YouTube Content-id seems to leave music content vulnerable to scam "heist" claims; police use "background music" issue to discourage civilian filming of them

There are troubling stories of scams attacking YouTube’s ContentID system, where parties (“rights management companies”) claim to own music they did not create and scam payments from YouTube creators. Matt Binder has a story (Aug. 14) in Mashable, claiming 'This $23 million YouTube music royalties heist is a huge reminder that online copyright is deeply flawed'.  The word 'heist' suggests a 'smash and grab' job right out of 'Oceans 11'.  Self-published music might be more vulnerable to fraudulent claims.

Hoeg Law (of Virtual Legality) has a Monday morning jam session on the problem (the real discussion starts at the 24 minute mark).

More interesting is a story July. 1 by Morgan Sung, 'Cops are playing music during filmed encounters to game YouTube's copyright striking'.

This gets back to the idea, yes, you have the right to film the police. So police sometimes play presumably copyrighted music on a device so it will be in the background. A content creator could go to the effort of editing out the music, but then the sound (and police and subject speech in an incident) would be lost. According to the article, it is not necessarily clear that incidental background music might be allowed under Fair Use (and the CASE Act CCB could get a say at a case like this). But YouTube is likely to mark it and sometimes may log copyright strikes (although what I have read about incidental music in four outdoor instances of mu own say, no, there is no strike, just loss of revenue to the rights holder who filed; it would sound conceivable a troll could try to test the system). Moreover, a troll (non-owner) can try to file DMCA claims against such content, and these might result in (false) copyright strikes.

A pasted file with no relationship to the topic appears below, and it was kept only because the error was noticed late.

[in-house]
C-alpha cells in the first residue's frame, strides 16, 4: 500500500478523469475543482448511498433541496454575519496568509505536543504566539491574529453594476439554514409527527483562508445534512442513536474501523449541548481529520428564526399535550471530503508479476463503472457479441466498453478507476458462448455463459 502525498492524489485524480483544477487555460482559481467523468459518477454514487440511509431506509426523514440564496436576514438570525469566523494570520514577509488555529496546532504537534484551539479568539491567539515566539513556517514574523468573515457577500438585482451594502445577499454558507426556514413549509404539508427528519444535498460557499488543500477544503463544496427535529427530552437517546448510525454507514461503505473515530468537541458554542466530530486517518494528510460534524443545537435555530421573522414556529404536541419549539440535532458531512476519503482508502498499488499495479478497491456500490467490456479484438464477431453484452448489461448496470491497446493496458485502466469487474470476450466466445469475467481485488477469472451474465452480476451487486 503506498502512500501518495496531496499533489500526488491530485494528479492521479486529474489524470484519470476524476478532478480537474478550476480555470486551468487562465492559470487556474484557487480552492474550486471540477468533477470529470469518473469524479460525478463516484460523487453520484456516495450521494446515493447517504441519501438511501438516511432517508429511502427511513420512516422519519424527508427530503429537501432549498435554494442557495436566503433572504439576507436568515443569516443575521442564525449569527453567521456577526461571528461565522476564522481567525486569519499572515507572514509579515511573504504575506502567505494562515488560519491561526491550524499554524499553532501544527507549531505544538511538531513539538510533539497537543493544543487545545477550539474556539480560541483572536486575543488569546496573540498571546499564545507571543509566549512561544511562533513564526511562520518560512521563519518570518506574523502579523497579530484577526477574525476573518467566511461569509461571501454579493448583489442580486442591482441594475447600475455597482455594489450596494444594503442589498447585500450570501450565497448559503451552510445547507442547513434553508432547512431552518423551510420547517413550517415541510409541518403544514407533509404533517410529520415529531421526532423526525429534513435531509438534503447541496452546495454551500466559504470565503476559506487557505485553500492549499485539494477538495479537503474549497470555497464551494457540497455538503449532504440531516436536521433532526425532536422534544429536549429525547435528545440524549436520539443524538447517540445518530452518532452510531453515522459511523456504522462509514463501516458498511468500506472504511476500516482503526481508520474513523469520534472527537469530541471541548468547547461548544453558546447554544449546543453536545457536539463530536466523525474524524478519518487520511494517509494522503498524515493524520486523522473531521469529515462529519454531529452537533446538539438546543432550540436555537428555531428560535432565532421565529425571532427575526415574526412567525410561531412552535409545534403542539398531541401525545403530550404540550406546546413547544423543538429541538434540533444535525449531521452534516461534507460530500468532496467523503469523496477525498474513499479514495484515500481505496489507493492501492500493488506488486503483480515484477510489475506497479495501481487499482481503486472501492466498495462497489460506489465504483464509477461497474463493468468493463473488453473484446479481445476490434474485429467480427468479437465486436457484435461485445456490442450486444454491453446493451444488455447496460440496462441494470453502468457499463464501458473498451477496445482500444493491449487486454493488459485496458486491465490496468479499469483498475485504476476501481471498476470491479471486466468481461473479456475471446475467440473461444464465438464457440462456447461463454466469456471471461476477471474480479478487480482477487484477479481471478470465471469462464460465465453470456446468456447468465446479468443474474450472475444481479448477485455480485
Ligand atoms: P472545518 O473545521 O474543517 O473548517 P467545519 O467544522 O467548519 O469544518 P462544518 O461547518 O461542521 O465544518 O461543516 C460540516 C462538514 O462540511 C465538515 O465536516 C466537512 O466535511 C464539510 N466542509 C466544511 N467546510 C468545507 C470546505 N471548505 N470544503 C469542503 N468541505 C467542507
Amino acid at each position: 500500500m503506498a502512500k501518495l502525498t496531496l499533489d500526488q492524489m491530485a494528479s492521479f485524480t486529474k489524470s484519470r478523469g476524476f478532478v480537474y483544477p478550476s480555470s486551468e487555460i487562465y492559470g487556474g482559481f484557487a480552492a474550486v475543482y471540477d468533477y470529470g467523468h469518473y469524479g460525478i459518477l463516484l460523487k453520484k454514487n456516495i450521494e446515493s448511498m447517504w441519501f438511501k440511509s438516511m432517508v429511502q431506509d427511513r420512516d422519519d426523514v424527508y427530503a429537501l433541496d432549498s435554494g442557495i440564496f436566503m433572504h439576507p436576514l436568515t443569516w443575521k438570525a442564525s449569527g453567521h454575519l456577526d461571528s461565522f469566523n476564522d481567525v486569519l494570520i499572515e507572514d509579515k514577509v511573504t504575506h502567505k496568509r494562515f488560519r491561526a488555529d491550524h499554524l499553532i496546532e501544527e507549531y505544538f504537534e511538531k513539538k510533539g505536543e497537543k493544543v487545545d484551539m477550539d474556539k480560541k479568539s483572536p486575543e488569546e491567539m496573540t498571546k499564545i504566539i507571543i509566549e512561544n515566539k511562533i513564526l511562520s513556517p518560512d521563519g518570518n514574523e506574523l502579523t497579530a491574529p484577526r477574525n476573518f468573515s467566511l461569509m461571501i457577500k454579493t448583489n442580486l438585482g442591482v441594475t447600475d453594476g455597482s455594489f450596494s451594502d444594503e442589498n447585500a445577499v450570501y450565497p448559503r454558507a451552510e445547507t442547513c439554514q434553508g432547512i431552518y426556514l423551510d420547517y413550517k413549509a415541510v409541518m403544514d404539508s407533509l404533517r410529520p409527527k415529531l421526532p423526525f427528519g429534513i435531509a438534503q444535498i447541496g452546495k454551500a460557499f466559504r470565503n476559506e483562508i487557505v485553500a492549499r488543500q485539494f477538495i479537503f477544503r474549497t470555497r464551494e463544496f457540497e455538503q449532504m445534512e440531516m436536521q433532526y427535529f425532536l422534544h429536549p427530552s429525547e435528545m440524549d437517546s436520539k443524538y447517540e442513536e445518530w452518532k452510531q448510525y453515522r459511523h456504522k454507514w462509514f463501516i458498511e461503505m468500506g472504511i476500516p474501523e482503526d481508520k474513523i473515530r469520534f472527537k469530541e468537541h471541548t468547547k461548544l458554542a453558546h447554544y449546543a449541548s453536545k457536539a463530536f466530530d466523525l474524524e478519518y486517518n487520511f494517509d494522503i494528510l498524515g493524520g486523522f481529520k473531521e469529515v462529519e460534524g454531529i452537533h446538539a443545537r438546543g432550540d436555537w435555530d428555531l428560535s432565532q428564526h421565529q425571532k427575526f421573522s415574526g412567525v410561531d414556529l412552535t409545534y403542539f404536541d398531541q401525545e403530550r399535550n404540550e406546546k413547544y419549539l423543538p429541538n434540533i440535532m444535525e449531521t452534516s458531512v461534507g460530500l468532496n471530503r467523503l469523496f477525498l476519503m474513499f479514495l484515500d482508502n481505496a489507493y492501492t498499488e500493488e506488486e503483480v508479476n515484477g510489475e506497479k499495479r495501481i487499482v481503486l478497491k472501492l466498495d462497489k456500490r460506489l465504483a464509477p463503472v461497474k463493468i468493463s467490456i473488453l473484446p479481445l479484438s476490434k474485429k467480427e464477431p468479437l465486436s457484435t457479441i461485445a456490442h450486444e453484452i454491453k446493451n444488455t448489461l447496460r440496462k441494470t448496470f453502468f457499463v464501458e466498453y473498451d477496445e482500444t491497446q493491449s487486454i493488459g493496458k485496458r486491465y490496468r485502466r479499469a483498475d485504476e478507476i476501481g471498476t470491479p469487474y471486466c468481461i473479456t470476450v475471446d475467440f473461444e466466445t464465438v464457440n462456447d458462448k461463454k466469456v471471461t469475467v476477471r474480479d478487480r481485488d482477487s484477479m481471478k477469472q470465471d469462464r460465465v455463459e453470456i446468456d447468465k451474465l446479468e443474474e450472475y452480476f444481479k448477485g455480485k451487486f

(Aug. 16): Leonard French reports an update on the Content-id issue (Schneider v. YouTube).

EMP scene. This is with a fictitious magnetic flux device which could exist. The power (in Las Vegas) would not be able to come back on quickly. I saw this film on Dec. 7, 2001, the last film I saw before my layoff from ING!

(Posted: Monday, Aug. 15, 2022 at 10 PM EDT).